Archive for July, 2009
Highwood Crossing produces some great organic local stuff that Calgarians need to get behind. We’ve switched over to their cold-pressed organic canola oil as an alternative to extra virgin olive oil. Olive oil, as you can imagine, is not a product native to Canada, and it usually ships in from a long, long way away. Why generate such a big carbon footprint when there’s a better quality local product available. Highwood’s canola oil tastes a million times better than the standard extra virgin olive oil you’d find at the grocery store and it’s not that much more – about $14 for a large bottle. It’s getting trendy and rightly so – I’ve seen it used in several high end local restaurants in salads, on grilled asparagus and similar things. Good choice!
Also at Highwood Crossing is the tastiest granola I’ve ever purchased. It tastes like homemade. What more do you need?
Some mornings the usual breakfast foods like cereal and toast just don’t cut it. Some days call for a treat. I love making muffins or pastries for breakfast on weekend mornings. It’s a special thing to use your food imagination at the beginning of the day to match the flavours you’re craving.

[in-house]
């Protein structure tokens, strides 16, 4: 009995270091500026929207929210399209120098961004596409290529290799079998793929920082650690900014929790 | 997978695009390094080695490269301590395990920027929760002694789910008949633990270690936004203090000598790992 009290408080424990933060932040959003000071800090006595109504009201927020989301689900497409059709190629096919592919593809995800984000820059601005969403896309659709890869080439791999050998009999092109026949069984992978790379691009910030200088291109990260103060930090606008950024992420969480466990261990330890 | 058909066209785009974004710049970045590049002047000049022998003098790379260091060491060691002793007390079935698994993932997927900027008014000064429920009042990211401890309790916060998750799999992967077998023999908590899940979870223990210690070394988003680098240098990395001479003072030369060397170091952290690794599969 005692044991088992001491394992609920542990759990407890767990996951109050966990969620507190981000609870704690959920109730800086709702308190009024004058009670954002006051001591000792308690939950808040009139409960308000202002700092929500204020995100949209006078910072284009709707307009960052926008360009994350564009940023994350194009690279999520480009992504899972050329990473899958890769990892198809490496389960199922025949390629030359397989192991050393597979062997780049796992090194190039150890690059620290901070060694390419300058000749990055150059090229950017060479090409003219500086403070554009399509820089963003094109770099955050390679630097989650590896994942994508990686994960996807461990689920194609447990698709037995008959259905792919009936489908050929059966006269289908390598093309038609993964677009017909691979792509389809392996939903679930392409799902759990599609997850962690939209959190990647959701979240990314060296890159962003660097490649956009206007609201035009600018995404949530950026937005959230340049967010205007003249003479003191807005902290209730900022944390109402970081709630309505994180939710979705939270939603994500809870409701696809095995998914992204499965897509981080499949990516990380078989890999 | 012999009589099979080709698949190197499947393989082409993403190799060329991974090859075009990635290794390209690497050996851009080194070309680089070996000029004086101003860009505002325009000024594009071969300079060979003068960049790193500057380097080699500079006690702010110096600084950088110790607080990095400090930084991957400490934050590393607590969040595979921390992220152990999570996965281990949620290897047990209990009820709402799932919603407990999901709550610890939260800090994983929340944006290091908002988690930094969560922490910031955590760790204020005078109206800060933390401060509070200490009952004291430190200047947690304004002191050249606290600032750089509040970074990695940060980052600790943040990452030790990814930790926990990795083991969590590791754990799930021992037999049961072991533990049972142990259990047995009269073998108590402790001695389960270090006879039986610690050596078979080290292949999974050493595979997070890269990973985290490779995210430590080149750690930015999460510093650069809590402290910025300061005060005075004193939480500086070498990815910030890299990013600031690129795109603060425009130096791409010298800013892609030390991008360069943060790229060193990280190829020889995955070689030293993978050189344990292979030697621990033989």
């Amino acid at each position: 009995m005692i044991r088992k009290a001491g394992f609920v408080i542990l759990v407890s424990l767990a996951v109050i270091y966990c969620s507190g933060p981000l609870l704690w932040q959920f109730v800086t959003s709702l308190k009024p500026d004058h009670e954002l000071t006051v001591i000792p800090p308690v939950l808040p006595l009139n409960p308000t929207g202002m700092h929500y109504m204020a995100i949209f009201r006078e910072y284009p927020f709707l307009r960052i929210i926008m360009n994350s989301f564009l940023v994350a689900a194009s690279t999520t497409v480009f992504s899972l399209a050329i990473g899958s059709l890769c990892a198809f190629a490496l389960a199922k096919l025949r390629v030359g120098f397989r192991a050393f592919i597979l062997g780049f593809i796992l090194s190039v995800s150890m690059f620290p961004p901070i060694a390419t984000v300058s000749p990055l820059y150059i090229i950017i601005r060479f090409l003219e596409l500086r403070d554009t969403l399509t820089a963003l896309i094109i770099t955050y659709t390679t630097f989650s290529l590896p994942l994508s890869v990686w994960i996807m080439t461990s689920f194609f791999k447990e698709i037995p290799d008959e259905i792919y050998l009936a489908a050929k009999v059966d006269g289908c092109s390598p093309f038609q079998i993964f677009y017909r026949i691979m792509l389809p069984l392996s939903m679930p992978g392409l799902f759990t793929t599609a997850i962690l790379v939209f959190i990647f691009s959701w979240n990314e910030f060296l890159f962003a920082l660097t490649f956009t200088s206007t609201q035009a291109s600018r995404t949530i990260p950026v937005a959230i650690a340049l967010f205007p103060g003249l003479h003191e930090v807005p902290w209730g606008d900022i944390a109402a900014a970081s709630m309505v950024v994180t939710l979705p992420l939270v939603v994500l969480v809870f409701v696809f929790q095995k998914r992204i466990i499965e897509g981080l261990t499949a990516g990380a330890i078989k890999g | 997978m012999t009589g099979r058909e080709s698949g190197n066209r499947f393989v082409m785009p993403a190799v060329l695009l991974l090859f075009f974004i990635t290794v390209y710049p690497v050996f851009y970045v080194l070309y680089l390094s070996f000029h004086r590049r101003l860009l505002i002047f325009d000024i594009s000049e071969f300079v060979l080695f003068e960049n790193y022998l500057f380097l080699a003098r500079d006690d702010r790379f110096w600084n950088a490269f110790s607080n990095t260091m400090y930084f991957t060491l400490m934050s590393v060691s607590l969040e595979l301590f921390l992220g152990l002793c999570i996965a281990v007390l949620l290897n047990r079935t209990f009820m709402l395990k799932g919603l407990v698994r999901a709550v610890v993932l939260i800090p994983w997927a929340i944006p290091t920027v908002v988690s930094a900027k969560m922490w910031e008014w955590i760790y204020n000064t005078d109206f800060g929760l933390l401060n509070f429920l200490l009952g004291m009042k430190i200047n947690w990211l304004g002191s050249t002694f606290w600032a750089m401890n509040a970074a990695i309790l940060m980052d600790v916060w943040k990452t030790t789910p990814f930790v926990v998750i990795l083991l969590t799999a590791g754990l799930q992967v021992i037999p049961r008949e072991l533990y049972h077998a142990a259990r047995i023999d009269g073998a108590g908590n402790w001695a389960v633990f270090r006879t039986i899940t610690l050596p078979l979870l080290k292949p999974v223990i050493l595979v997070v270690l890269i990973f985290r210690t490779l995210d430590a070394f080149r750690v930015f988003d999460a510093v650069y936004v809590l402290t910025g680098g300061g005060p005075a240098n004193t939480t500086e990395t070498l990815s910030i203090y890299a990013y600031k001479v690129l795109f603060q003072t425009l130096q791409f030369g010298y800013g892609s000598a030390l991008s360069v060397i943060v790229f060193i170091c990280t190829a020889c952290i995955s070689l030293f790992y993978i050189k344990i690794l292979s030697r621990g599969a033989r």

Today, for me, a beautiful ripe peach sitting in the fruit basket on the kitchen counter plus reading a recipe for apricot muffins in my favourite breakfast time cookbook from Four Sisters Inns was inspiration enough. Here’s my adaptation on that recipe.
1 medium peach, chopped
1 cup of fresh or frozen raspberries
1 teaspoon of lemon juice
1/4 cup melted butter
1/2 cup sugar
1/2 cup pumpkin seeds
1/4 cup flax seeds
1 cup flour (or gluten free flour mix)
2 teaspoons baking powder
1/4 teaspoon salt
1 teaspoon nutmeg (recipes always call for tiny amounts of spices like nutmeg. I always add in way more than they suggest)
1/2 cup plain yogurt (add more if the batter is too thick)
Mix peaches, raspberries and lemon juice together in a small bowl. In a large bowl, combine butter, sugar and egg, beating well. Add in fruit mixture along with pumpkin and flax seeds. Combine dry ingredients and add, alternating with yogurt. Don’t stir too much. If the batter is too thick, add an extra spoon or two of yogurt. Fill muffin tins and bake for about 20 minutes at 350F.